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A Revolution in MovementDancers, Painters, and the Image of Modern Mexico$
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K. Mitchell Snow

Print publication date: 2020

Print ISBN-13: 9780813066554

Published to Florida Scholarship Online: May 2021

DOI: 10.5744/florida/9780813066554.001.0001

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PRINTED FROM FLORIDA SCHOLARSHIP ONLINE (www.florida.universitypressscholarship.com). (c) Copyright University Press of Florida, 2021. All Rights Reserved. An individual user may print out a PDF of a single chapter of a monograph in FLASO for personal use.date: 24 September 2021

Competing Modernisms

Competing Modernisms

Anna Sokolow and Waldeen

Chapter:
(p.142) 7 Competing Modernisms
Source:
A Revolution in Movement
Author(s):

K. Mitchell Snow

Publisher:
University Press of Florida
DOI:10.5744/florida/9780813066554.003.0008

Through Carlos Mérida’s advocacy of the Graham technique, the Secretaría de Educación Pública invited U.S. choreographer Anna Sokolow to perform and teach in Mexico City. The SEP also invited Waldeen Falkenstein to perform, setting up a competition between their opposing styles of socially engaged choreography. Sokolow’s approach was closely aligned to Graham’s ideas; Waldeen claimed to have found her inspiration in specifically Mexican ways of moving. Their antagonistic approach mirrored ongoing divisions in the visual arts community over local inspiration versus an international orientation, though the disciples of both dancers vehemently rejected suggestions of any foreign elements in their work. Sokolow would come to be known as the originator of modern dance in Mexico, but it was Waldeen who created its watershed work, La Coronela (The Woman Coronel), with a distinctly female-centric evocation of Mexico’s revolution.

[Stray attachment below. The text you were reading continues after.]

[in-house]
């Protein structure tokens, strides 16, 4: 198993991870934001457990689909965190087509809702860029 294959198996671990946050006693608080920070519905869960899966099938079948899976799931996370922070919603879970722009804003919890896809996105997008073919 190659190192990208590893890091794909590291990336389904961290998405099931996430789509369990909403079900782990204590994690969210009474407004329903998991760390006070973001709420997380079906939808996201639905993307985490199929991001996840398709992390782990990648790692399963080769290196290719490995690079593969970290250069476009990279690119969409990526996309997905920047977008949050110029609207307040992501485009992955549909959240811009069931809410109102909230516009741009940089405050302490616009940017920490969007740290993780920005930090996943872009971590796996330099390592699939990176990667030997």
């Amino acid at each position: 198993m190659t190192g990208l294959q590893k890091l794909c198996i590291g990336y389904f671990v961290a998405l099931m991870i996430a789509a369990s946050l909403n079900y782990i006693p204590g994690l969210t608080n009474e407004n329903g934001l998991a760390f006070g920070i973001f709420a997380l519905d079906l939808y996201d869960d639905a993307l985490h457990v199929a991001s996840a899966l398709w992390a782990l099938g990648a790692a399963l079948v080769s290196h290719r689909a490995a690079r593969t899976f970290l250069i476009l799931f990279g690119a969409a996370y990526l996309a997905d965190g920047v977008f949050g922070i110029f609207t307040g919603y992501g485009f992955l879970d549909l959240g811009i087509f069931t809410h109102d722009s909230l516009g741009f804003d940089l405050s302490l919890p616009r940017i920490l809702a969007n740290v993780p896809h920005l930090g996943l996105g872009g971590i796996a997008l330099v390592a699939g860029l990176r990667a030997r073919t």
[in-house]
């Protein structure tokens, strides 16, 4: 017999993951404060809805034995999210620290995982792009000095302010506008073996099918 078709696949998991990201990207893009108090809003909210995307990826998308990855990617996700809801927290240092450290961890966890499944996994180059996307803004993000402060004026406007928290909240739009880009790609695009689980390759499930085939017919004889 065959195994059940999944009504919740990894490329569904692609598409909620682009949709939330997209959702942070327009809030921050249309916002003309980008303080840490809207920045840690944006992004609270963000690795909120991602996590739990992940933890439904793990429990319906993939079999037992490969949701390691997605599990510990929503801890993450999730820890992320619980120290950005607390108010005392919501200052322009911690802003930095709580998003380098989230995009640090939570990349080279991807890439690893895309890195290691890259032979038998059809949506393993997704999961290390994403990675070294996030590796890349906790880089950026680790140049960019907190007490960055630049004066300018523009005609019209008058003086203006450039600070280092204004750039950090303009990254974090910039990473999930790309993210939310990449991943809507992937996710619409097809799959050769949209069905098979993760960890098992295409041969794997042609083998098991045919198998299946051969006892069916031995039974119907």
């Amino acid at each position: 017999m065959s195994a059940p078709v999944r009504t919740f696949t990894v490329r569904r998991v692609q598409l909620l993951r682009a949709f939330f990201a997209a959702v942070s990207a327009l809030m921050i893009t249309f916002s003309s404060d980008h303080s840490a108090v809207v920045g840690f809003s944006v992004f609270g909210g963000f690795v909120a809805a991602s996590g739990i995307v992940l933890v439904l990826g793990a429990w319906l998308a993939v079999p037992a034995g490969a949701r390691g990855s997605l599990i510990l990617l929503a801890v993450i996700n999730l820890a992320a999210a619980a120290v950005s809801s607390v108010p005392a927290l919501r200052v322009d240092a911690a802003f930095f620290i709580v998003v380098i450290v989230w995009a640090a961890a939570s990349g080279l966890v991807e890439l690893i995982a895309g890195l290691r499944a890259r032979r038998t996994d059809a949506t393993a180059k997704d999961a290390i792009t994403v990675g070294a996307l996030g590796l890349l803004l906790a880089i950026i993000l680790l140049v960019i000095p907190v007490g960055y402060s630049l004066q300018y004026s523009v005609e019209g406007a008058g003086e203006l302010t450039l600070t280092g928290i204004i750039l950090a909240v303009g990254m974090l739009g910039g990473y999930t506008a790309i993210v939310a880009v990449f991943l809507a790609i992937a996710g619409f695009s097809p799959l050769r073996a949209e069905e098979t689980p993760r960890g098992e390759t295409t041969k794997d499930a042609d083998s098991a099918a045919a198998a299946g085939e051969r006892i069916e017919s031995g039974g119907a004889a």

Keywords:   Carlos Mérida, Graham technique, Anna Sokolow, Waldeen Falkenstein, La Coronela, visual arts

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